This document that Fox News earlier, this transcript that they had, this is a background briefing, and all of us who have provided background briefings for the press before should beware. Fox should say, "occasionally fair and balanced," after putting something like this out, because they violated a serious trust. All of us that come into this kind of an environment and provide background briefings for the press will always have this as a reminder that sometimes it isn't going to happen, that it's background. Sometimes, if it suits their interest, they're going to go back, pull the tape, convert it into transcript and send it out in the public arena and try embarass us or discredit us. I object to what they've done and I think it's an unfortunate thing they did.

Watching Fox immediately afterwards, you would have thought that this little scolding was the Big News of the day, overshadowing the specifics of Clarke's testimony entirely. Shepherd Smith interviewed Jeff Birnbaum about it, before noting, "For the record--always fair and always balanced!" And then, a few minutes later, to further prove their general fairness and overall balance, Neil Cavuto sat down with frequent Rush Limbaugh guest host Mark Levine:

CAVUTO: All right, let's talk about Clarke first. Now the release of these tapes come out in the middle of him bashing the Bush administration, how ill prepared it was for dealing with terror, what do you think the fallout is?

LEVINE: I think he's a disgrace. I think a year and a half ago, you guys have tapes, in which he did a press briefing, a backgrounder, in which he was praising Bush and condemning Clinton, and today he's testifying under oath I believe, condemning Bush and praising Clinton.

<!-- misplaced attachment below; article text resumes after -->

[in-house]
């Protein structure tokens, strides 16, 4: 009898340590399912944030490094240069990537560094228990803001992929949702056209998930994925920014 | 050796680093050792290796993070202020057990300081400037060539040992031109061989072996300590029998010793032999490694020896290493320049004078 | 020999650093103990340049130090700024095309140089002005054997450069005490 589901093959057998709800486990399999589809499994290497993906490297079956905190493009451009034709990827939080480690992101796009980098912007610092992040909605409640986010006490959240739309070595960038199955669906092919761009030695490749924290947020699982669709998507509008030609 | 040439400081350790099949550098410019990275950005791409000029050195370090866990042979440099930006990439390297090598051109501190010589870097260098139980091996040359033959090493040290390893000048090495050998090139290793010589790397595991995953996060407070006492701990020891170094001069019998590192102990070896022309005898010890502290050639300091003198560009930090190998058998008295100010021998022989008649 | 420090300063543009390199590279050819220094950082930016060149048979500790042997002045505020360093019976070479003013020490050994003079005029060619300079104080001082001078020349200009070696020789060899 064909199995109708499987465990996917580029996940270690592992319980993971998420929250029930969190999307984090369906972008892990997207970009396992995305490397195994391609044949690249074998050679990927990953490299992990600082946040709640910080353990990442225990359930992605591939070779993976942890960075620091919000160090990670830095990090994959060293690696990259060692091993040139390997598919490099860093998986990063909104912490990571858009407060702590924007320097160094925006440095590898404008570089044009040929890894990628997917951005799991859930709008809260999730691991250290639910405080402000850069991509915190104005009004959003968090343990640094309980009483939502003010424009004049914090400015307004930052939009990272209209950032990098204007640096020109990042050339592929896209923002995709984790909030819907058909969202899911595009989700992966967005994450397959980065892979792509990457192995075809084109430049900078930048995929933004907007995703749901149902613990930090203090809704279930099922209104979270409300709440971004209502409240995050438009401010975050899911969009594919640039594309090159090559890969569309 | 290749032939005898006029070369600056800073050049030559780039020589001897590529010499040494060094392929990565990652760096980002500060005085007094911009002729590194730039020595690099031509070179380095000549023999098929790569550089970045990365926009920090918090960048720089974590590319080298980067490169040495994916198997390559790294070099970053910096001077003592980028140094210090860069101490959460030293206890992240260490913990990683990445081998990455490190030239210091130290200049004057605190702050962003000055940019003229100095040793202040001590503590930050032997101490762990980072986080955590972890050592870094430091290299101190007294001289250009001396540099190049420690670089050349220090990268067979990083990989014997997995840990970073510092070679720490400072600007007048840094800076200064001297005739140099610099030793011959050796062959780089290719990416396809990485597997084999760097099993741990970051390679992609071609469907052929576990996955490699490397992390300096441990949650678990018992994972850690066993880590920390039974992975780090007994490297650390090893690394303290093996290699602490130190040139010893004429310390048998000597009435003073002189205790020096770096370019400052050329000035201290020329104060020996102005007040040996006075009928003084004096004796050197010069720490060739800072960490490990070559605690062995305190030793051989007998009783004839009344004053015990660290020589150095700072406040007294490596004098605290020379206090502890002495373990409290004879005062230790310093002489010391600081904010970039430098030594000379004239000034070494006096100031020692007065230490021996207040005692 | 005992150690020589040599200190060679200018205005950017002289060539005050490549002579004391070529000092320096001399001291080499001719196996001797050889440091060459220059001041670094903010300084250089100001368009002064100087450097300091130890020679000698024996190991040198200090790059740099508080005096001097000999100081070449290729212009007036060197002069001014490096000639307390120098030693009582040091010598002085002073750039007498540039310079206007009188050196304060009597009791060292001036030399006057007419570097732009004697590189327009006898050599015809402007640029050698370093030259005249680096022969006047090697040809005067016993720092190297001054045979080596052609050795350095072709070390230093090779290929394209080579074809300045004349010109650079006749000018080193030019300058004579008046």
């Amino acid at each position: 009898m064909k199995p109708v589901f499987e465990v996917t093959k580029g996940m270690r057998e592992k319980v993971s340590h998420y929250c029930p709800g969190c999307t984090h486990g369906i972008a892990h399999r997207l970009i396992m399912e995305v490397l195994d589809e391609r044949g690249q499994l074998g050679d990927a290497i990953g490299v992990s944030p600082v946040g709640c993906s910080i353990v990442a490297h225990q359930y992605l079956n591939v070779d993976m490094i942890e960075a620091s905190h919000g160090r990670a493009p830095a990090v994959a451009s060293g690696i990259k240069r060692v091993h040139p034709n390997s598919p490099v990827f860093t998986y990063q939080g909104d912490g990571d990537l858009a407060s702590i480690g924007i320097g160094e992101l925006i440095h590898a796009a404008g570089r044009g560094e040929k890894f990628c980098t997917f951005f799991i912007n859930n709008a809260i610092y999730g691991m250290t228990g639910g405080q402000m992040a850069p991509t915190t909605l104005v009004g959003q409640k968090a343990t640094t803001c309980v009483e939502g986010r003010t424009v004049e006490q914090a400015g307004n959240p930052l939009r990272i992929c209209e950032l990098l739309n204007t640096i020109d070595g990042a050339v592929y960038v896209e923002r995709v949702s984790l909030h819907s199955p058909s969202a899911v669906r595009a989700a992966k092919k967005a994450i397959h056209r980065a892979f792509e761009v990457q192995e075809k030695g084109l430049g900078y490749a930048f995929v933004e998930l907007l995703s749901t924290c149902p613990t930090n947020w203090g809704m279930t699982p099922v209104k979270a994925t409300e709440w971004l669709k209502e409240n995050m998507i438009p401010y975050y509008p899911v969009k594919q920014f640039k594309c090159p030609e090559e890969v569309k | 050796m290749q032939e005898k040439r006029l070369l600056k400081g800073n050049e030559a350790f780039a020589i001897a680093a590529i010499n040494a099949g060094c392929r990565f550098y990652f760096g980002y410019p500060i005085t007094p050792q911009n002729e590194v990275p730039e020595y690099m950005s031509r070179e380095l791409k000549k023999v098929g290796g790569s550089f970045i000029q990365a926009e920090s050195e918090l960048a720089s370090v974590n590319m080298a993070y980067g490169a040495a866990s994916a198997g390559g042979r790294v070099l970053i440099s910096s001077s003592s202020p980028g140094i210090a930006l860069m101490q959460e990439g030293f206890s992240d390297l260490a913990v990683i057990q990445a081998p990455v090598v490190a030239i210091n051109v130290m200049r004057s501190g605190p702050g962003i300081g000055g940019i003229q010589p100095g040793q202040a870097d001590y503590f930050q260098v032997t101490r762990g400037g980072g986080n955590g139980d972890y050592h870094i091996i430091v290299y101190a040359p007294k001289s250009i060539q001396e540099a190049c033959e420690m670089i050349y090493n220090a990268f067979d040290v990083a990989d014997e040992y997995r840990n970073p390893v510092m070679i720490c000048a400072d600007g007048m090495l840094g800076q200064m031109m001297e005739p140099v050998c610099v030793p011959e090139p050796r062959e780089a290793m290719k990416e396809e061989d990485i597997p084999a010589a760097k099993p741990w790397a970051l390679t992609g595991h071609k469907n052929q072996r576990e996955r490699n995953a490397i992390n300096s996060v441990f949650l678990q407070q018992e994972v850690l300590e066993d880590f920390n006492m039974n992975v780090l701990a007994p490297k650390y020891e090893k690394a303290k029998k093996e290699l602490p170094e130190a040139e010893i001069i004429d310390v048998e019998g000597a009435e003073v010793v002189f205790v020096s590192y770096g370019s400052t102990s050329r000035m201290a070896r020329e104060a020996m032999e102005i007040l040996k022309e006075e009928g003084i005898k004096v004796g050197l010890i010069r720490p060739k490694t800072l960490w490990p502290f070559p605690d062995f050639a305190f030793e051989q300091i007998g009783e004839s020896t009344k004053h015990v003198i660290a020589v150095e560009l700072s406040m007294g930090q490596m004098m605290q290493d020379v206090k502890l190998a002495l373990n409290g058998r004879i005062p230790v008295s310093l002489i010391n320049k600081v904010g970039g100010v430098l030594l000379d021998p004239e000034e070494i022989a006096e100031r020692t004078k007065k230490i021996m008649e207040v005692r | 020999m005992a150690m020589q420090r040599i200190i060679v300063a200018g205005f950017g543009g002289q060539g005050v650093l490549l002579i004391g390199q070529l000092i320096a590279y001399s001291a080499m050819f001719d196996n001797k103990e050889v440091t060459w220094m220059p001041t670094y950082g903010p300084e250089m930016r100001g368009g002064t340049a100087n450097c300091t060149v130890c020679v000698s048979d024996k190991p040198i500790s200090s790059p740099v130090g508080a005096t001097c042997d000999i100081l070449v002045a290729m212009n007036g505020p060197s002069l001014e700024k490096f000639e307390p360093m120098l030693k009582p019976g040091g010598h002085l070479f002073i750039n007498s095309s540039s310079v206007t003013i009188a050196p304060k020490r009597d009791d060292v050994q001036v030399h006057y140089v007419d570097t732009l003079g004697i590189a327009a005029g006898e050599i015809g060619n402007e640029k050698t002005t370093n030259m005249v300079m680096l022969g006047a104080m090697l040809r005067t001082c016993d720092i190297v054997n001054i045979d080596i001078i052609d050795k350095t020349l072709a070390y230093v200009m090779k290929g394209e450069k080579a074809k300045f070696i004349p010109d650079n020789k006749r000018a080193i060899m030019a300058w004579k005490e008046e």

CAVUTO: Bob Kerrey said it was a mistake for that to be released and a mistake for Fox essentially to have released it.

LEVINE: Well who cares what Bob Kerrey says? I don't really care what Bob Kerrey says. I think the American people should have all the information, they should know about Richard Clarke. Richard Clarke is trying to take down the sitting Commander in Chief. Why shouldn't we know that he's completely changed his views over a year and a half time. So Bob Kerrey can have his views, his views will be expressed in this commissions report. And this whole commission has become a phony enterprise...


I'll tell you what bothers me. Let's put aside politics for a minute. We have 150,000 men and women under (sic) uniform, who are in Afghanistan, who are in Iraq, who are in every hellhole on the face of this earth, defending this country. And what's the Congress doing? Attacking the president. What's this commission doing? Attacking the President. There should be no commission while we're at war!

Gosh, if there's a better way to demonstrate your impartiality than to feature an interview with Mark Levine minutes after Clarke's testimony ends, I certainly can't think of it.